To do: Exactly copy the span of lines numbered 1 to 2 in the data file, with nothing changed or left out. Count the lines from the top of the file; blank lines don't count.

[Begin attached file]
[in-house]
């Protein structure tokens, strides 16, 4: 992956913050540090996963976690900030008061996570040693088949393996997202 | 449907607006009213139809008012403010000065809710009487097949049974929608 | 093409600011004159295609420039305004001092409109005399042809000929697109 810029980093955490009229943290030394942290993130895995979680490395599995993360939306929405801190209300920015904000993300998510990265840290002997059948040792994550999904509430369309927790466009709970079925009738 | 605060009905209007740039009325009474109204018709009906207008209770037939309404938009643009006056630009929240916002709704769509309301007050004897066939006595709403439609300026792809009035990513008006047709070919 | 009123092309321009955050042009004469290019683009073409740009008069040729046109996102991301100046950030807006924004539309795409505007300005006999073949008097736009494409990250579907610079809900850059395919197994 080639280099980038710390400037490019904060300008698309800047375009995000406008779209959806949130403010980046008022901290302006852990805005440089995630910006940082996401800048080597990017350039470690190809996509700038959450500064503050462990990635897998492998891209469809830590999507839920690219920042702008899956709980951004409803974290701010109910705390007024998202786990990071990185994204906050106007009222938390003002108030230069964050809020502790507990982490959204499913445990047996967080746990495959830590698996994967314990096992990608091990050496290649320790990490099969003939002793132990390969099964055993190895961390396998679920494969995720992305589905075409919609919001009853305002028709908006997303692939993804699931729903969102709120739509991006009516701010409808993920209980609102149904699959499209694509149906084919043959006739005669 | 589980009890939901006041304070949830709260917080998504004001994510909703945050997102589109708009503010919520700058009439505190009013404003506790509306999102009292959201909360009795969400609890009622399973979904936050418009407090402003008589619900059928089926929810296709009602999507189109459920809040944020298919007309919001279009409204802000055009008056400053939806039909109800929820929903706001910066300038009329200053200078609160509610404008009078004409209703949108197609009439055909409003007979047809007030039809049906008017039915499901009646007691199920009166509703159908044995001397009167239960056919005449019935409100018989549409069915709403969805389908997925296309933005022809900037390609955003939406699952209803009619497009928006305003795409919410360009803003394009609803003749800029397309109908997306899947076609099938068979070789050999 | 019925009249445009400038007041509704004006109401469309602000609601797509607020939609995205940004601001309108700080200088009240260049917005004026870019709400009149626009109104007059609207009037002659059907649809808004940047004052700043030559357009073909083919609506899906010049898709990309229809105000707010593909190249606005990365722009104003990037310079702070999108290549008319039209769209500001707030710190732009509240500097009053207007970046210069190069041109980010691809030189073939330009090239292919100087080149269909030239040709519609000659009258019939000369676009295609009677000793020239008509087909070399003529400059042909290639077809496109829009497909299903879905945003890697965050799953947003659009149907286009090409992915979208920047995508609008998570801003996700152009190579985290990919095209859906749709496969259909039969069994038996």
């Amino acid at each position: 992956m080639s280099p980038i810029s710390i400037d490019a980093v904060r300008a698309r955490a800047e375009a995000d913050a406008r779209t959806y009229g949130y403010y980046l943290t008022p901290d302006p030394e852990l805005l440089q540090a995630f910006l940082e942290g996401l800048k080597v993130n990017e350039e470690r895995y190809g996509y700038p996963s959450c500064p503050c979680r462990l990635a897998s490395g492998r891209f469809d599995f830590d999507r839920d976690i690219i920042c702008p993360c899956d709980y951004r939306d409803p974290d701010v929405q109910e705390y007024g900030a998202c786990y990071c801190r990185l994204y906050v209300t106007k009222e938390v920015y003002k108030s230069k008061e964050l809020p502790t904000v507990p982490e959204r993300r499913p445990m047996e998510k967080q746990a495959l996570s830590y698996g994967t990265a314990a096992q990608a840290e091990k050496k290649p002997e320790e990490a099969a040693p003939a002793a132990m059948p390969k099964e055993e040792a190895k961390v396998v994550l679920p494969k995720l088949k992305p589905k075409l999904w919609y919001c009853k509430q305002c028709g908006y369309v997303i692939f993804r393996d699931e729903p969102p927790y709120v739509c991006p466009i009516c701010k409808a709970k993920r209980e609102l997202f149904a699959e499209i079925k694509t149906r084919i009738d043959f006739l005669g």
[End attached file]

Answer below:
[in-house]
């Protein structure tokens, strides 16, 4: 992956913050540090996963976690900030008061996570040693088949393996997202 | 449907607006009213139809008012403010000065809710009487097949049974929608 | 093409600011004159295609420039305004001092409109005399042809000929697109 810029980093955490009229943290030394942290993130895995979680490395599995993360939306929405801190209300920015904000993300998510990265840290002997059948040792994550999904509430369309927790466009709970079925009738 | 605060009905209007740039009325009474109204018709009906207008209770037939309404938009643009006056630009929240916002709704769509309301007050004897066939006595709403439609300026792809009035990513008006047709070919 | 009123092309321009955050042009004469290019683009073409740009008069040729046109996102991301100046950030807006924004539309795409505007300005006999073949008097736009494409990250579907610079809900850059395919197994 080639280099980038710390400037490019904060300008698309800047375009995000406008779209959806949130403010980046008022901290302006852990805005440089995630910006940082996401800048080597990017350039470690190809996509700038959450500064503050462990990635897998492998891209469809830590999507839920690219920042702008899956709980951004409803974290701010109910705390007024998202786990990071990185994204906050106007009222938390003002108030230069964050809020502790507990982490959204499913445990047996967080746990495959830590698996994967314990096992990608091990050496290649320790990490099969003939002793132990390969099964055993190895961390396998679920494969995720992305589905075409919609919001009853305002028709908006997303692939993804699931729903969102709120739509991006009516701010409808993920209980609102149904699959499209694509149906084919043959006739005669 | 589980009890939901006041304070949830709260917080998504004001994510909703945050997102589109708009503010919520700058009439505190009013404003506790509306999102009292959201909360009795969400609890009622399973979904936050418009407090402003008589619900059928089926929810296709009602999507189109459920809040944020298919007309919001279009409204802000055009008056400053939806039909109800929820929903706001910066300038009329200053200078609160509610404008009078004409209703949108197609009439055909409003007979047809007030039809049906008017039915499901009646007691199920009166509703159908044995001397009167239960056919005449019935409100018989549409069915709403969805389908997925296309933005022809900037390609955003939406699952209803009619497009928006305003795409919410360009803003394009609803003749800029397309109908997306899947076609099938068979070789050999 | 019925009249445009400038007041509704004006109401469309602000609601797509607020939609995205940004601001309108700080200088009240260049917005004026870019709400009149626009109104007059609207009037002659059907649809808004940047004052700043030559357009073909083919609506899906010049898709990309229809105000707010593909190249606005990365722009104003990037310079702070999108290549008319039209769209500001707030710190732009509240500097009053207007970046210069190069041109980010691809030189073939330009090239292919100087080149269909030239040709519609000659009258019939000369676009295609009677000793020239008509087909070399003529400059042909290639077809496109829009497909299903879905945003890697965050799953947003659009149907286009090409992915979208920047995508609008998570801003996700152009190579985290990919095209859906749709496969259909039969069994038996």